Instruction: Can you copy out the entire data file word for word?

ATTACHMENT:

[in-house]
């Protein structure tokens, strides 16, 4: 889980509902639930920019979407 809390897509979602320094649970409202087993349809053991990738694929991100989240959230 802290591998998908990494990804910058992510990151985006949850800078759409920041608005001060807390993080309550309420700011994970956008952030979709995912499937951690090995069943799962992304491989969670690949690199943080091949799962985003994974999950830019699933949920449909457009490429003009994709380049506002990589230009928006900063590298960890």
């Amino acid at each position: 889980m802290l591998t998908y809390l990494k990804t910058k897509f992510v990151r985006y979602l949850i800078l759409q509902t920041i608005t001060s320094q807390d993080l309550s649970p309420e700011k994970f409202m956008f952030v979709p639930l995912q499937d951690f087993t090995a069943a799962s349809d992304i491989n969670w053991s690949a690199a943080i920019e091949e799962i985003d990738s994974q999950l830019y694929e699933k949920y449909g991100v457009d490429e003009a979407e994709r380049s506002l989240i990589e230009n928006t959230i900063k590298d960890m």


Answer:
[in-house]
């Protein structure tokens, strides 16, 4: 889980509902639930920019979407 809390897509979602320094649970409202087993349809053991990738694929991100989240959230 802290591998998908990494990804910058992510990151985006949850800078759409920041608005001060807390993080309550309420700011994970956008952030979709995912499937951690090995069943799962992304491989969670690949690199943080091949799962985003994974999950830019699933949920449909457009490429003009994709380049506002990589230009928006900063590298960890």
């Amino acid at each position: 889980m802290l591998t998908y809390l990494k990804t910058k897509f992510v990151r985006y979602l949850i800078l759409q509902t920041i608005t001060s320094q807390d993080l309550s649970p309420e700011k994970f409202m956008f952030v979709p639930l995912q499937d951690f087993t090995a069943a799962s349809d992304i491989n969670w053991s690949a690199a943080i920019e091949e799962i985003d990738s994974q999950l830019y694929e699933k949920y449909g991100v457009d490429e003009a979407e994709r380049s506002l989240i990589e230009n928006t959230i900063k590298d960890m």